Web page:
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road oil2Piasa Road Oil, LLC is in the business of furnishing and applying liquid asphalt and emulsion. We participate in bids for municipalities and county governments in the Southeastern Illinois area for their road maintenance programs.

Piasa Road Oil also bids on oil and chip application for improvements to parking lots, driveways, lanes and subdivisions. We can quote jobs for time and material for the oil and truck in addition to quoting the entire job as turnkey.

For government/municipality pricing and to schedule application dates, please call 618-216-4525.

For private bid pricing information and quotations, please call 618-216-4527.

Important information for Government Agencies requesting bids for an oil and chip maintenance program:

Piasa Road Oil has been in the road maintenance business since 1954. We understand some of you may be new to the business and may not know how to calculate gallons needed for a job, how jobs are billed to you, how much product can be applied in a day, etc. Although this is a sealed bid business, Piasa is here to help ensure you are getting a quality job for the money. At today’s prices, you need to know that you are getting all of the oil, that it is applied in a professional manner, and at the agreed upon price.

How many gallons do I need?
To calculate the gallons required for a job, you multiply the length IN FEET of the road by the width IN FEET of the road. Divide that number by 9. This answer gives you the total number of square yards. You will then multiply this number by your desired application rate, 0.35 gallons for example. You now know how many gross gallons it will take for the job. 

[LENGTH (in feet) x WIDTH (in feet)] / 9 = TOTAL SQUARE YARDS
TOTAL SQUARE YARDS x APPLICATION RATE = TOTAL GALLONS NEEDED

Total gallonsa Needed Calculator

Total Gallons Needed Calculator

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What is a gross gallon and why does it matter?
Remember back to your school days…when a liquid is heated, it expands. Although the products volume gets bigger as it is warmed, the per gallon weight does not change. Each load, whether delivered on the distributor or a trailer, should be accompanied with a weight ticket indicating how many net gallons were on the vessel and will subsequently be charged to you. Government bids require that vendors charge in net gallons. A net gallon is the volume of product when the temperature is adjusted to 60 degrees Fahrenheit. Again, no matter how hot or cold a liquid is, one gallon always weighs the same. Because liquid asphalts and emulsions are always warmer than 60 Degrees F, there will be more gross gallons than net gallons. For instance, a trailer load of 5800 net gallons may expand to around 6200 gross gallons. Even though you will be able to cover more road surface with the expanded volume, you should not be charged on a gross gallon basis. Make sure that your contractors charge you by the net gallon.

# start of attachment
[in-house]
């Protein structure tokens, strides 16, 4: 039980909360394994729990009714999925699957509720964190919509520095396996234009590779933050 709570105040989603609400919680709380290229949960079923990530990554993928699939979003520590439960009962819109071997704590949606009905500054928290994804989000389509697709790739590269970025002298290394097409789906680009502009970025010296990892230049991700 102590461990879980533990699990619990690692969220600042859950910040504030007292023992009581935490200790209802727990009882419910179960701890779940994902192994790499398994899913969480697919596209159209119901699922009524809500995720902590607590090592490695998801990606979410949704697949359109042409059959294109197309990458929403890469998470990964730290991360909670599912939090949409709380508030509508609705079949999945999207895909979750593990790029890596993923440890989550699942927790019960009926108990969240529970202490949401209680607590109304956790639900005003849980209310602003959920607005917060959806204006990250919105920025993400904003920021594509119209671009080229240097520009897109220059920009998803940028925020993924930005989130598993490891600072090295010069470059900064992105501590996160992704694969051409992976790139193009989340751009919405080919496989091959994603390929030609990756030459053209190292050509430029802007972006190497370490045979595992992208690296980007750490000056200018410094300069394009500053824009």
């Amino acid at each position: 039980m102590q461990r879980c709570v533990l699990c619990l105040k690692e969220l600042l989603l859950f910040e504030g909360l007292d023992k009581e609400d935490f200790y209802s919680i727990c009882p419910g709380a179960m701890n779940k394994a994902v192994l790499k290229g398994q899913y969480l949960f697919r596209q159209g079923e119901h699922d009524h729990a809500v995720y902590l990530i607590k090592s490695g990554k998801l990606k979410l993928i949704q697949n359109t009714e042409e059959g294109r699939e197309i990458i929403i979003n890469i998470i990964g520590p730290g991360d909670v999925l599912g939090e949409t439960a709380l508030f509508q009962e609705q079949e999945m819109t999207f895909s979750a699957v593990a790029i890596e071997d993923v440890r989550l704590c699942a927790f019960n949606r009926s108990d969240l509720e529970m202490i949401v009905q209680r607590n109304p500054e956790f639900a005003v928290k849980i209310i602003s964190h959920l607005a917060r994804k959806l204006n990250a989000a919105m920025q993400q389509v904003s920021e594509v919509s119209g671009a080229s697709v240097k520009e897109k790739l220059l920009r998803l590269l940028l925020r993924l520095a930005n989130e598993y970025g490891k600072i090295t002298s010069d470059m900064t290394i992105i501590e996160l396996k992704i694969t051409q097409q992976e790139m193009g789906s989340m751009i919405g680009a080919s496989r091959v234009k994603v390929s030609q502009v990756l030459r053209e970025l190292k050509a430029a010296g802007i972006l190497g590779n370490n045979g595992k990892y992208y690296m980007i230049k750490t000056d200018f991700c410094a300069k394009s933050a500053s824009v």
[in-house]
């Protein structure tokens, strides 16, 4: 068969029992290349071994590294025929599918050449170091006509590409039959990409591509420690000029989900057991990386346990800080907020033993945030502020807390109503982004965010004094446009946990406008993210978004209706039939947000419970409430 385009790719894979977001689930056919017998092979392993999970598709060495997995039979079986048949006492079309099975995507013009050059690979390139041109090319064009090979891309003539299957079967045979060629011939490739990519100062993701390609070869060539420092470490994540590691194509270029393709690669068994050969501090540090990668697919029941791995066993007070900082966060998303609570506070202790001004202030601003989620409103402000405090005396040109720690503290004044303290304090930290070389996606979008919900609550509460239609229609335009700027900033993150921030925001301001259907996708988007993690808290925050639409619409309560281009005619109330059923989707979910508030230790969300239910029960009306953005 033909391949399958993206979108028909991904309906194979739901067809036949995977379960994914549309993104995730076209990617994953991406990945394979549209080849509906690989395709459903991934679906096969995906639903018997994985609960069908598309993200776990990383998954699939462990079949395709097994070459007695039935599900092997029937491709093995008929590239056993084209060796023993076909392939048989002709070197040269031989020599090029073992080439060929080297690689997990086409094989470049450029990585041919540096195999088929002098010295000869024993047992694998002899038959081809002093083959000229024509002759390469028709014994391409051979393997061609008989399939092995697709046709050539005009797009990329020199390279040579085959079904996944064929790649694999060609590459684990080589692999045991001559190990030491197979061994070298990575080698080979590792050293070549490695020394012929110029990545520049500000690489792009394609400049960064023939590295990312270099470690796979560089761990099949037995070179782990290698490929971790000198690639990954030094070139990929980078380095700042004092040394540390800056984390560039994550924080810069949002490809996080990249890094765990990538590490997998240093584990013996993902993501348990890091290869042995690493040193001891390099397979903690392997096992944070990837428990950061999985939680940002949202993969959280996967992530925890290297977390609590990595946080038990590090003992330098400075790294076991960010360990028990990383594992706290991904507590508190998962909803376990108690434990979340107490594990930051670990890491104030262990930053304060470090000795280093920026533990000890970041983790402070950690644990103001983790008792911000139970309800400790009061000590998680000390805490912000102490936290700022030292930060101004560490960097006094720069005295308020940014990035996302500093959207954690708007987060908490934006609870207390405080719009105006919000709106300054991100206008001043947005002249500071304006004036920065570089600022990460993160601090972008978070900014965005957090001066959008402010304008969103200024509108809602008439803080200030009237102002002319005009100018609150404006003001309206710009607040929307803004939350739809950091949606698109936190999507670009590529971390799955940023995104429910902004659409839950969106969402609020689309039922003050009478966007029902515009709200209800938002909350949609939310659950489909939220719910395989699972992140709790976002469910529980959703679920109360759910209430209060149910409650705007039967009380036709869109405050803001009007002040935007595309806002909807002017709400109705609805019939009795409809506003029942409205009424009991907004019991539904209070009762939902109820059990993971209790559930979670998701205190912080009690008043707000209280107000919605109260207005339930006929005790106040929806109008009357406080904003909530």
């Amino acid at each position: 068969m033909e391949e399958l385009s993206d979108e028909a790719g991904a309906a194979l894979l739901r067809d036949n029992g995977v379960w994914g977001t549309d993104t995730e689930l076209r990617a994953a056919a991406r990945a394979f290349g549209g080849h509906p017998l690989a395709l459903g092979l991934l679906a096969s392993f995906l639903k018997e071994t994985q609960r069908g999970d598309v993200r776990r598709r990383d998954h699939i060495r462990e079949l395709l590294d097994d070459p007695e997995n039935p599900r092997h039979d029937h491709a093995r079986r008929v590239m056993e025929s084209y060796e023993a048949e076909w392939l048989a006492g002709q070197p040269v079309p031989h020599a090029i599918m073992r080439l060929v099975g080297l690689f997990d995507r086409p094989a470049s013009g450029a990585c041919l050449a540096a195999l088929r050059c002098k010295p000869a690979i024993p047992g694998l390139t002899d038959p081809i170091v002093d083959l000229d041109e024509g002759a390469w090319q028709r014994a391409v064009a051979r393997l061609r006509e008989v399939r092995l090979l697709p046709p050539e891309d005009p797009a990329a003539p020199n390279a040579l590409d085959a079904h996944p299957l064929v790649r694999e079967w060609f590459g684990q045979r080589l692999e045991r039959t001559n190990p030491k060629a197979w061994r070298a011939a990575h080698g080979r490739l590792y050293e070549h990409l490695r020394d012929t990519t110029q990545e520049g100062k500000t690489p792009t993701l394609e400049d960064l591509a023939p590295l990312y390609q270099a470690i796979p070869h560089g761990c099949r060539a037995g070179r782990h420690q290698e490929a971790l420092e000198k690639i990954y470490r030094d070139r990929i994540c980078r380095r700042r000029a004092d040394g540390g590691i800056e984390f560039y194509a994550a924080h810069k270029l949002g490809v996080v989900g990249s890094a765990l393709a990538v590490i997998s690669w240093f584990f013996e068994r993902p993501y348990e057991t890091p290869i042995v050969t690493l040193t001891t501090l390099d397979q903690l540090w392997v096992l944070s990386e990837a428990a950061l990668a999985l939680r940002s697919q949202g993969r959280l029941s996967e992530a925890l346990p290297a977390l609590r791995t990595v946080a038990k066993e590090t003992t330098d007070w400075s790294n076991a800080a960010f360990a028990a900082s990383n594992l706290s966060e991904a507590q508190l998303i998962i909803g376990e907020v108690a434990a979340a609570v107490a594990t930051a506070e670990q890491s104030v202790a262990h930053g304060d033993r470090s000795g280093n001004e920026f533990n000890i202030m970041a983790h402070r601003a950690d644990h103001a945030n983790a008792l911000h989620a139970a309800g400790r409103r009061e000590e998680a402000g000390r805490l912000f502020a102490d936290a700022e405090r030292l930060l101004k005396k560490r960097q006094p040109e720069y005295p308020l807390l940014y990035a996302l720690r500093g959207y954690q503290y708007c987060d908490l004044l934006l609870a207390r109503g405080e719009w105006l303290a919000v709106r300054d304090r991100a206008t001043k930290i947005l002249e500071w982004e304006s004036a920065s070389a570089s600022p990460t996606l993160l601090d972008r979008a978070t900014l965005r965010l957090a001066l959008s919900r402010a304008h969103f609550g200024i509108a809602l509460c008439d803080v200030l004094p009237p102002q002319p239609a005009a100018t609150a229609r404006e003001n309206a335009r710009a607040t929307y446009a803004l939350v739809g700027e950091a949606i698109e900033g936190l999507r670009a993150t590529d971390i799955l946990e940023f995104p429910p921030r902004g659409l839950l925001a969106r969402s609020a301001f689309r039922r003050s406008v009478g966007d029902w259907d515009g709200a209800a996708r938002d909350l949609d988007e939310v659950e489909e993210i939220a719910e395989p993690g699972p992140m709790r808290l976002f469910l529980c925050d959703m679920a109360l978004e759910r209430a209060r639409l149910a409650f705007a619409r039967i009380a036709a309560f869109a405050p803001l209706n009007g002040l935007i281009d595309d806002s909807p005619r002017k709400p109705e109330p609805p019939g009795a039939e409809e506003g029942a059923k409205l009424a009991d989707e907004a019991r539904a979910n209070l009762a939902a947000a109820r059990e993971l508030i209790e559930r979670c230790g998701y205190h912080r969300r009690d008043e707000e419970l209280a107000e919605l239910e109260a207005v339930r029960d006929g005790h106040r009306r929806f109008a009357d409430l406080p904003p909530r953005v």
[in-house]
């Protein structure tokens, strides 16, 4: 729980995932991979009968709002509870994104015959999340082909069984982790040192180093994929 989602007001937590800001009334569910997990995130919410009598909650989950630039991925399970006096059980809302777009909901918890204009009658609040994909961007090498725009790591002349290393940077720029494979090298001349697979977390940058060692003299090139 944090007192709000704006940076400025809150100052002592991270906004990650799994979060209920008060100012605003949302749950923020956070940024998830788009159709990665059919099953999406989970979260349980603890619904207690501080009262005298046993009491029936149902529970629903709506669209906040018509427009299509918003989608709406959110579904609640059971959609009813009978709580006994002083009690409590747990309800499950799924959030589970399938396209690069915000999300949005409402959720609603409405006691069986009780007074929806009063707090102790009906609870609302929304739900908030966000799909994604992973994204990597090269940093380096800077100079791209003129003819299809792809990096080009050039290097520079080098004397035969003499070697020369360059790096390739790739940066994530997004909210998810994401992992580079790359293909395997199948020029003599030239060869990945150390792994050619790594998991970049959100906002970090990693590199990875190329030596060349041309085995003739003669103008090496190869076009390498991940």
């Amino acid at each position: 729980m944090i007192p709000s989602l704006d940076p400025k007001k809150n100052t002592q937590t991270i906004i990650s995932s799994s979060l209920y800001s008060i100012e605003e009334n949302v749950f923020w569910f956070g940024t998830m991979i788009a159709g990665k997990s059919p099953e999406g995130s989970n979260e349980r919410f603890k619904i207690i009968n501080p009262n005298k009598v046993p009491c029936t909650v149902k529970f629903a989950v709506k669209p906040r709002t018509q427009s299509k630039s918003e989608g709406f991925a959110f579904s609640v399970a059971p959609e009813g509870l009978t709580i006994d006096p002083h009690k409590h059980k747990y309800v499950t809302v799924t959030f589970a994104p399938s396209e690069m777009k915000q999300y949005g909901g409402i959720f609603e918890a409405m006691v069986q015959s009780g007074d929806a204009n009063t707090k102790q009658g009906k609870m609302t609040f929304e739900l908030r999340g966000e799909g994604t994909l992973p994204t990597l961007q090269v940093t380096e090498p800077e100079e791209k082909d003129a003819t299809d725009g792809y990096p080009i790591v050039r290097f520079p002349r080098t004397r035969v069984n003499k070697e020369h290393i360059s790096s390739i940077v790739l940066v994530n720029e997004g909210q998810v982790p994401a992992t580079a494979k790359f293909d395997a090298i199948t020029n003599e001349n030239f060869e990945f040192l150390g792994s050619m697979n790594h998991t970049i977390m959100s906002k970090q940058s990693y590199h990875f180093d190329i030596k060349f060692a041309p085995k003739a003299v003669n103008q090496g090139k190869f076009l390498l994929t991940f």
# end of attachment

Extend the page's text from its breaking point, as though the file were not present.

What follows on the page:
Are there any other charges that I should be aware of?
Cover and seal coat bids to municipalities, counties, townships, and road districts will only be charged the per gallon bid price. There are no hidden or extra fees charged by Piasa, and there should not be any allowable additional fees for cover and seal coats.

How do I know the distributor truck is empty when it leaves?
When the truck runs out of product, the liquid will no longer fan out of the nozzles. The appearance will quickly change to a fog. This is how you know the truck is empty. It is best to ensure that the truck is utilizing the rear suction and is on a flat surface or slightly pointing up hill. For the best results, it is not recommended that the distributor travel many linear feet with a fog until the last load of the day. This will ensure a) you get a good job, b) you get all of your product, and c) our truck can be completely empty prior to our next job.

How do I know the trailer is empty before it leaves?
By using the above table, you should know about how many gallons each one of your roads will take. You should also observe how many gallons are loaded each time the distributor returns to the trailer. The telltale sign that the trailer is completely empty is when the hose begins to jump. This is caused by the air being sucked into the distributor truck. Make sure the nose of the trailer is higher than the discharge and allow the hose to jump for a couple of minutes prior to closing the valves. This will give you a good indication that all gallons have been off loaded.

 
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